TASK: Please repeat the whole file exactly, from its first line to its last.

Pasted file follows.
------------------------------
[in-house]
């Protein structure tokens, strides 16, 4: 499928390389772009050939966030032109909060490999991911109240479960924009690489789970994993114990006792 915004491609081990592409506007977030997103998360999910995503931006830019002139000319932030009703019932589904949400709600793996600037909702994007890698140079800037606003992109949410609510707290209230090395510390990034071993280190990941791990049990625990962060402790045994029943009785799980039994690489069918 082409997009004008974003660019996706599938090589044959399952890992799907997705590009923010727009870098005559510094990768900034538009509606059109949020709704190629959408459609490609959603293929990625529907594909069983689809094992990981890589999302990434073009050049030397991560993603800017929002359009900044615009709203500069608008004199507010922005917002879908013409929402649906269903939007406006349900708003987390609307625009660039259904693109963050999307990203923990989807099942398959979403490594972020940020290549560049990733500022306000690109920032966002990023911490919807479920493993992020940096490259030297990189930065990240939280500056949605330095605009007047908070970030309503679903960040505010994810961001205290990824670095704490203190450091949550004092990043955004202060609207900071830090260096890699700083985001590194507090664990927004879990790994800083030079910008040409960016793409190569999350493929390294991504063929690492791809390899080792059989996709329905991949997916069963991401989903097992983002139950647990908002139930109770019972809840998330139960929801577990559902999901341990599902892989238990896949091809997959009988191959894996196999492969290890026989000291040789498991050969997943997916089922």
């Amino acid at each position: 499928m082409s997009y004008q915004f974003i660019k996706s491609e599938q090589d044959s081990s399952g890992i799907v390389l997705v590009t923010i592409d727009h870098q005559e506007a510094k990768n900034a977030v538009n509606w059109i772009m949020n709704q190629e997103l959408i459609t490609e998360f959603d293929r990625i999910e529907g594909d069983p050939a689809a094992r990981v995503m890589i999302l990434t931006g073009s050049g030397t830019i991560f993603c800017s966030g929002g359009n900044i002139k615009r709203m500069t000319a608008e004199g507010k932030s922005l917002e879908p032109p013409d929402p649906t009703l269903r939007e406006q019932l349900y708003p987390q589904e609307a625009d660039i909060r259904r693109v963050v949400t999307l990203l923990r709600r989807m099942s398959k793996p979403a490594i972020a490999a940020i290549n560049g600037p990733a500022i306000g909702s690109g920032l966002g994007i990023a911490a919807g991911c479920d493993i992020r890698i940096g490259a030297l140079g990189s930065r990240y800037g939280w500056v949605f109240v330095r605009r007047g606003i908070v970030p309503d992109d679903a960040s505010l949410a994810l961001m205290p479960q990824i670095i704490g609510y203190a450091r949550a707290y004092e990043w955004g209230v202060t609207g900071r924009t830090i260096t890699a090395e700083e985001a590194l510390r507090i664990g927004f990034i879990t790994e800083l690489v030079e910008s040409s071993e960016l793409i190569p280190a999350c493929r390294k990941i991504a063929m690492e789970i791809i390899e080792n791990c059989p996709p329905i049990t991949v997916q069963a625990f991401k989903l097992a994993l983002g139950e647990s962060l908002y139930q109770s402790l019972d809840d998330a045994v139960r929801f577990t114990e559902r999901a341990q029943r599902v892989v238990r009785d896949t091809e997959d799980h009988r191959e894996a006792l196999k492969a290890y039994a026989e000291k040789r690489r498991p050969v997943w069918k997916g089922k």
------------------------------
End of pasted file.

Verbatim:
[in-house]
């Protein structure tokens, strides 16, 4: 499928390389772009050939966030032109909060490999991911109240479960924009690489789970994993114990006792 915004491609081990592409506007977030997103998360999910995503931006830019002139000319932030009703019932589904949400709600793996600037909702994007890698140079800037606003992109949410609510707290209230090395510390990034071993280190990941791990049990625990962060402790045994029943009785799980039994690489069918 082409997009004008974003660019996706599938090589044959399952890992799907997705590009923010727009870098005559510094990768900034538009509606059109949020709704190629959408459609490609959603293929990625529907594909069983689809094992990981890589999302990434073009050049030397991560993603800017929002359009900044615009709203500069608008004199507010922005917002879908013409929402649906269903939007406006349900708003987390609307625009660039259904693109963050999307990203923990989807099942398959979403490594972020940020290549560049990733500022306000690109920032966002990023911490919807479920493993992020940096490259030297990189930065990240939280500056949605330095605009007047908070970030309503679903960040505010994810961001205290990824670095704490203190450091949550004092990043955004202060609207900071830090260096890699700083985001590194507090664990927004879990790994800083030079910008040409960016793409190569999350493929390294991504063929690492791809390899080792059989996709329905991949997916069963991401989903097992983002139950647990908002139930109770019972809840998330139960929801577990559902999901341990599902892989238990896949091809997959009988191959894996196999492969290890026989000291040789498991050969997943997916089922």
């Amino acid at each position: 499928m082409s997009y004008q915004f974003i660019k996706s491609e599938q090589d044959s081990s399952g890992i799907v390389l997705v590009t923010i592409d727009h870098q005559e506007a510094k990768n900034a977030v538009n509606w059109i772009m949020n709704q190629e997103l959408i459609t490609e998360f959603d293929r990625i999910e529907g594909d069983p050939a689809a094992r990981v995503m890589i999302l990434t931006g073009s050049g030397t830019i991560f993603c800017s966030g929002g359009n900044i002139k615009r709203m500069t000319a608008e004199g507010k932030s922005l917002e879908p032109p013409d929402p649906t009703l269903r939007e406006q019932l349900y708003p987390q589904e609307a625009d660039i909060r259904r693109v963050v949400t999307l990203l923990r709600r989807m099942s398959k793996p979403a490594i972020a490999a940020i290549n560049g600037p990733a500022i306000g909702s690109g920032l966002g994007i990023a911490a919807g991911c479920d493993i992020r890698i940096g490259a030297l140079g990189s930065r990240y800037g939280w500056v949605f109240v330095r605009r007047g606003i908070v970030p309503d992109d679903a960040s505010l949410a994810l961001m205290p479960q990824i670095i704490g609510y203190a450091r949550a707290y004092e990043w955004g209230v202060t609207g900071r924009t830090i260096t890699a090395e700083e985001a590194l510390r507090i664990g927004f990034i879990t790994e800083l690489v030079e910008s040409s071993e960016l793409i190569p280190a999350c493929r390294k990941i991504a063929m690492e789970i791809i390899e080792n791990c059989p996709p329905i049990t991949v997916q069963a625990f991401k989903l097992a994993l983002g139950e647990s962060l908002y139930q109770s402790l019972d809840d998330a045994v139960r929801f577990t114990e559902r999901a341990q029943r599902v892989v238990r009785d896949t091809e997959d799980h009988r191959e894996a006792l196999k492969a290890y039994a026989e000291k040789r690489r498991p050969v997943w069918k997916g089922k």